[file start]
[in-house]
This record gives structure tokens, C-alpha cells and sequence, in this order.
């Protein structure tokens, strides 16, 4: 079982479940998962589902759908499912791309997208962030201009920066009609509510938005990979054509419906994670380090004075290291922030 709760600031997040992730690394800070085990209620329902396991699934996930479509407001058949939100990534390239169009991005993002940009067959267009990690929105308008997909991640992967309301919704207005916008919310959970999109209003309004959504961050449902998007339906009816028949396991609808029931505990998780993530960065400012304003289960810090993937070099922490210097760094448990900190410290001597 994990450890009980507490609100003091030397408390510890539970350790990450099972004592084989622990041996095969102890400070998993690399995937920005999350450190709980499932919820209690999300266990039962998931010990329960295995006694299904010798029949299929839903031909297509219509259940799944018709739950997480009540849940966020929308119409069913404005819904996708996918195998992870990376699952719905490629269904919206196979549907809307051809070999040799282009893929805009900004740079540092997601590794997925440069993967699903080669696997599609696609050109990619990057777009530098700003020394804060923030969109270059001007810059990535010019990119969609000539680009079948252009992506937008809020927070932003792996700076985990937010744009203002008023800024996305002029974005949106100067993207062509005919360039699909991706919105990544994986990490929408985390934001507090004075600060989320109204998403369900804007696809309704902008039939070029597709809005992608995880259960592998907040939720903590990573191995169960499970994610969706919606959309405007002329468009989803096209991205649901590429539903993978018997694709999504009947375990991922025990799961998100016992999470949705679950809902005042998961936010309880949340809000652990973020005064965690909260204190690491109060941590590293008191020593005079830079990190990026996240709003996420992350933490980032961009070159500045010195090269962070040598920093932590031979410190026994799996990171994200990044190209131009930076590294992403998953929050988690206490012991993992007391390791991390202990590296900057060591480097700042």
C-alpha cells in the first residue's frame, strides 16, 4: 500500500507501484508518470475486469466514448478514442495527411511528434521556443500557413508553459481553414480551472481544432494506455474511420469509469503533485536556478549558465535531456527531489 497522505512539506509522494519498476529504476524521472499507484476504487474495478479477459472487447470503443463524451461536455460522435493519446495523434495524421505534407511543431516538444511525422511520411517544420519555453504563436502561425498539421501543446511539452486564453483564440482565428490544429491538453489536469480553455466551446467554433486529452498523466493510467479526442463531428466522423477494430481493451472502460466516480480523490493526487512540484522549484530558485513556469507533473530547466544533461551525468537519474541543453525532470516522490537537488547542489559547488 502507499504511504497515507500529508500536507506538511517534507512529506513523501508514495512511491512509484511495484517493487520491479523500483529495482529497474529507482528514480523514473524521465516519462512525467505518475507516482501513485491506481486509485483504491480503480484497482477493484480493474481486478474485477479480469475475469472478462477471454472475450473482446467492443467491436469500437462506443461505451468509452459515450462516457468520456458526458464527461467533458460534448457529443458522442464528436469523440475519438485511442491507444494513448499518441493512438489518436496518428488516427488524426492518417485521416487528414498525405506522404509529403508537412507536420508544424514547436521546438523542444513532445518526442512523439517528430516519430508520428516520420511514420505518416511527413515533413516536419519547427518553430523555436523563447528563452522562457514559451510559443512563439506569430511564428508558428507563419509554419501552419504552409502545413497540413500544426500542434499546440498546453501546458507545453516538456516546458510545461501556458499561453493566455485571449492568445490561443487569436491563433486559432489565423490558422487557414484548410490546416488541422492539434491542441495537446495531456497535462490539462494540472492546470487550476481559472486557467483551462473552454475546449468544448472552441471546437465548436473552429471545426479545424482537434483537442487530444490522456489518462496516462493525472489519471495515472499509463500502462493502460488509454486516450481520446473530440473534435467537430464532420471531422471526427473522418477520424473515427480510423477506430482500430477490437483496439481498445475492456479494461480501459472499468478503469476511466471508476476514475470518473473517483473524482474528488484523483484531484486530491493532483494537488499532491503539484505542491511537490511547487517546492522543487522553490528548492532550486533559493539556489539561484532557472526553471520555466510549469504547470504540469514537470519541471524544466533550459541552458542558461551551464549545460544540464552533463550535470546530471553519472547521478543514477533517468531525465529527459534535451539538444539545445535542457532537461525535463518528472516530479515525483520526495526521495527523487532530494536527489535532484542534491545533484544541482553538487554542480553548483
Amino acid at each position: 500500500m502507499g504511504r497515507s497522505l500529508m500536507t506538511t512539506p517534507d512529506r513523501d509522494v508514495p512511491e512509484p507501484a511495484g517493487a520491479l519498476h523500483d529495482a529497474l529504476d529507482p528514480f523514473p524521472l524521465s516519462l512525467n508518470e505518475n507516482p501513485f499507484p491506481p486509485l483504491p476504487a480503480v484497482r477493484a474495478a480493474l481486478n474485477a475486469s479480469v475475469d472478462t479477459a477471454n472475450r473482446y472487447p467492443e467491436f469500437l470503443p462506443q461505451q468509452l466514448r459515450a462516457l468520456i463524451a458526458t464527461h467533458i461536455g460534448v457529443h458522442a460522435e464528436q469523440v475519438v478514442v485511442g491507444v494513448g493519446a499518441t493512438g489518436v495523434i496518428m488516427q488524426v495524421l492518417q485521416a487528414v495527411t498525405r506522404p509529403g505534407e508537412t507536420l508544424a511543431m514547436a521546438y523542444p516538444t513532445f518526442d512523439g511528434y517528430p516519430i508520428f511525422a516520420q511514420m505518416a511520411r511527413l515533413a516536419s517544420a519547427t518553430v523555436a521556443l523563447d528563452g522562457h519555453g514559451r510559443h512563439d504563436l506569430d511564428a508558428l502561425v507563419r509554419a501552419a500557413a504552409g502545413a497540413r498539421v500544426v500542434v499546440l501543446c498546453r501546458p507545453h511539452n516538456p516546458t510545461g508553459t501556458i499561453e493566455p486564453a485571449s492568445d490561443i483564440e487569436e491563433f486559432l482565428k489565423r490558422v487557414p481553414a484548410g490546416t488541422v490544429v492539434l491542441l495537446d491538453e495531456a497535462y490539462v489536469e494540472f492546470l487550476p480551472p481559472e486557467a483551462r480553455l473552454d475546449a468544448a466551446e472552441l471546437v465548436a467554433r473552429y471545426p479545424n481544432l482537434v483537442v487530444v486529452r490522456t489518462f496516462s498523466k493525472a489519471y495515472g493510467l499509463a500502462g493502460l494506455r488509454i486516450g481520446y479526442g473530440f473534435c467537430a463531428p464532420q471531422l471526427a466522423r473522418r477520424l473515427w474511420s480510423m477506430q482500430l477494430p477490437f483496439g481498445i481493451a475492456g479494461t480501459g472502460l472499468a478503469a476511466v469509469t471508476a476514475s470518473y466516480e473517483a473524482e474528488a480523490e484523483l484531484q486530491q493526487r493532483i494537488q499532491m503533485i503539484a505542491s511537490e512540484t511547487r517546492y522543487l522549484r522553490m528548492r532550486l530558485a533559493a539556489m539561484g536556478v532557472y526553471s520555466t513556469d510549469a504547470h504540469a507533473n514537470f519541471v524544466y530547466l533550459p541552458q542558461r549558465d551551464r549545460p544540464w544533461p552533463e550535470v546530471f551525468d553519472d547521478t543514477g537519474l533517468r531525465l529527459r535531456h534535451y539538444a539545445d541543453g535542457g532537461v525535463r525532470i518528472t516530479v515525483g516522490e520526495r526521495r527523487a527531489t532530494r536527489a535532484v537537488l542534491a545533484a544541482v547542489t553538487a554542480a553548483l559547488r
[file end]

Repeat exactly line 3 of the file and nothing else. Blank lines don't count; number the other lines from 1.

């Protein structure tokens, strides 16, 4: 079982479940998962589902759908499912791309997208962030201009920066009609509510938005990979054509419906994670380090004075290291922030 709760600031997040992730690394800070085990209620329902396991699934996930479509407001058949939100990534390239169009991005993002940009067959267009990690929105308008997909991640992967309301919704207005916008919310959970999109209003309004959504961050449902998007339906009816028949396991609808029931505990998780993530960065400012304003289960810090993937070099922490210097760094448990900190410290001597 994990450890009980507490609100003091030397408390510890539970350790990450099972004592084989622990041996095969102890400070998993690399995937920005999350450190709980499932919820209690999300266990039962998931010990329960295995006694299904010798029949299929839903031909297509219509259940799944018709739950997480009540849940966020929308119409069913404005819904996708996918195998992870990376699952719905490629269904919206196979549907809307051809070999040799282009893929805009900004740079540092997601590794997925440069993967699903080669696997599609696609050109990619990057777009530098700003020394804060923030969109270059001007810059990535010019990119969609000539680009079948252009992506937008809020927070932003792996700076985990937010744009203002008023800024996305002029974005949106100067993207062509005919360039699909991706919105990544994986990490929408985390934001507090004075600060989320109204998403369900804007696809309704902008039939070029597709809005992608995880259960592998907040939720903590990573191995169960499970994610969706919606959309405007002329468009989803096209991205649901590429539903993978018997694709999504009947375990991922025990799961998100016992999470949705679950809902005042998961936010309880949340809000652990973020005064965690909260204190690491109060941590590293008191020593005079830079990190990026996240709003996420992350933490980032961009070159500045010195090269962070040598920093932590031979410190026994799996990171994200990044190209131009930076590294992403998953929050988690206490012991993992007391390791991390202990590296900057060591480097700042």